- Drugs List
- Therapeutic Indications
- Precautions and Warnings
- Pregnancy and Lactation
- Side Effects
Topical cream containing capsaicin 0.075% w/w
Management of symptoms of painful diabetic peripheral polyneuropathy
Symptomatic relief of post-herpetic neuralgia after lesions have healed
To be applied sparingly (pea size amount of cream) to the affected area up to 3 to 4 times a day. Space applications evenly during the waking hours and do not apply more frequently than every four hours.
Diabetic Peripheral Polyneuropathy
Treatment should only be initiated under the supervision of a hospital consultant.
Apply sparingly 3 to 4 times daily (not more often than every 4 hours). There is no evidence of efficacy for treatment periods of longer than 8 weeks, therefore initial treatment should not exceed 8 weeks and should be monitored closely. If further treatment is considered necessary full clinical assessment and continued monitoring are recommended by the supervising consultant.
Children under 18 years
Precautions and Warnings
Contains benzyl alcohol
Contains cetyl alcohol - may cause local skin reactions
Advise patient to wash hands after use
Avoid application before or after a bath or shower
Avoid broken or inflamed skin
Avoid contact with eyes
May cause transient burning particularly if applied more than 4 times a day
Tight bandages should not be used
Advise patient residue on clothing/bedding may cause fire hazard
Avoid inhalation of vapours from the product
Fire hazard: Keep away from naked flames and potential sources of ignition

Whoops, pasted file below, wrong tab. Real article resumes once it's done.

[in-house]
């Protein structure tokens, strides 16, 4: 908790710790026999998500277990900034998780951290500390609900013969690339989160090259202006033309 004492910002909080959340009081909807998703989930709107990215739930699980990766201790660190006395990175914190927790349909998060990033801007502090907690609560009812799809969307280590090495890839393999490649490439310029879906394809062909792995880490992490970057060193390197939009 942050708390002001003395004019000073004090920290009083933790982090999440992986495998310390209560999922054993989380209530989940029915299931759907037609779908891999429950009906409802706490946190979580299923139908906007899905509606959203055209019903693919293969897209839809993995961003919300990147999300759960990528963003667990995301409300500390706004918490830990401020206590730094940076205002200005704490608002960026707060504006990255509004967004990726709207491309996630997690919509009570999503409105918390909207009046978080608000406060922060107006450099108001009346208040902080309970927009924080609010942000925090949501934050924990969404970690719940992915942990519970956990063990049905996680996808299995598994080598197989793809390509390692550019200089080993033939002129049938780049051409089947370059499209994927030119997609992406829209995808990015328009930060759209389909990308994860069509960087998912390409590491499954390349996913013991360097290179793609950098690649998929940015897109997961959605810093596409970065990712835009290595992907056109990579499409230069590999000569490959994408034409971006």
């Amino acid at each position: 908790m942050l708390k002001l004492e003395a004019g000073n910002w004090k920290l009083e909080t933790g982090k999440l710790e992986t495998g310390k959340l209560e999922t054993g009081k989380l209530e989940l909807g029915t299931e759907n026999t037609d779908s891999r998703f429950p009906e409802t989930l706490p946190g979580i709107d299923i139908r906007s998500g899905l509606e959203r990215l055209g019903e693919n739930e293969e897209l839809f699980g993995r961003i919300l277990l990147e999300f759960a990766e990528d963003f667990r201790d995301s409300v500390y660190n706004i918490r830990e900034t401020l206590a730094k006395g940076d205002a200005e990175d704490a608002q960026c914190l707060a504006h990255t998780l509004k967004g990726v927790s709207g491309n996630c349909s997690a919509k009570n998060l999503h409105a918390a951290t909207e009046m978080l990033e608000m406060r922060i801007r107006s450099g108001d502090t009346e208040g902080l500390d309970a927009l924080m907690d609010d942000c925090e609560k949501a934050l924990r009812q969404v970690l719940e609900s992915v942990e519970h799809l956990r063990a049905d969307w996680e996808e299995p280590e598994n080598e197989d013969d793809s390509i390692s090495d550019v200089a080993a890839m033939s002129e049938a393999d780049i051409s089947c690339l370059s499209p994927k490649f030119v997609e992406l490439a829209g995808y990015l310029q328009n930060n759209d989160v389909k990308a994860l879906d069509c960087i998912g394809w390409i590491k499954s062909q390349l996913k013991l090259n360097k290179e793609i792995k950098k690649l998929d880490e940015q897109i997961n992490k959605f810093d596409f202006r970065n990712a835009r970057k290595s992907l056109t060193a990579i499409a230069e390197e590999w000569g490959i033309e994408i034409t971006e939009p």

Pregnancy and Lactation
Capsaicin cream is considered safe for use during pregnancy.
Although the manufacturer states that safety during pregnancy is not established, given the small amount absorbed following topical administration, it is unlikely that capsaicin will cause any adverse effects.
Use capsaicin cream with caution during breastfeeding.
The manufacturer advises caution if capsaicin cream is used when breastfeeding. The safety of capsaicin cream during lactation has not been established. However, it is unlikely that capsaicin will cause any adverse effects in humans.
Capsaicin cream should not be applied to the breast or other areas where there may be direct contact with the infant's skin as this may cause severe pain to the infant.
Exacerbation of pre-existing asthma
Irritation of respiratory tract
It is strongly recommended that the UK National Poisons Information Service be consulted on cases of suspected or actual overdose where there is doubt over the degree of risk or about appropriate management.
The following number will direct the caller to the relevant local centre (0844) 892 0111
Information may be obtained if you have access to ToxBase the primary clinical toxicology database of the National Poisons Information Service. This is available via password on the internet ( www.toxbase.org ) or if this is unavailable at the backup site ( www.toxbasebackup.org ).
Last Full Review Date: July 2021
Summary of Product Characteristics: Axsain Cream. Cephalon UK Ltd. Revised November 2020.
US National Library of Medicine. Toxicology Data Network. Drugs and Lactation Database (LactMed).
Available at: https://www.ncbi.nlm.nih.gov/books/NBK501922/
Capsaicin. Last revised: 17 May 2021
Last accessed: 26 July 2021
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Medscape UK | Univadis prescription drug monographs & interactions are based on FDB Multilex Content
FDB Disclaimer : FDB Multilex is intended for the use of healthcare professionals and is provided on the basis that the healthcare professionals will retain FULL and SOLE responsibility for deciding what treatment to prescribe or dispense for any particular patient or circumstance.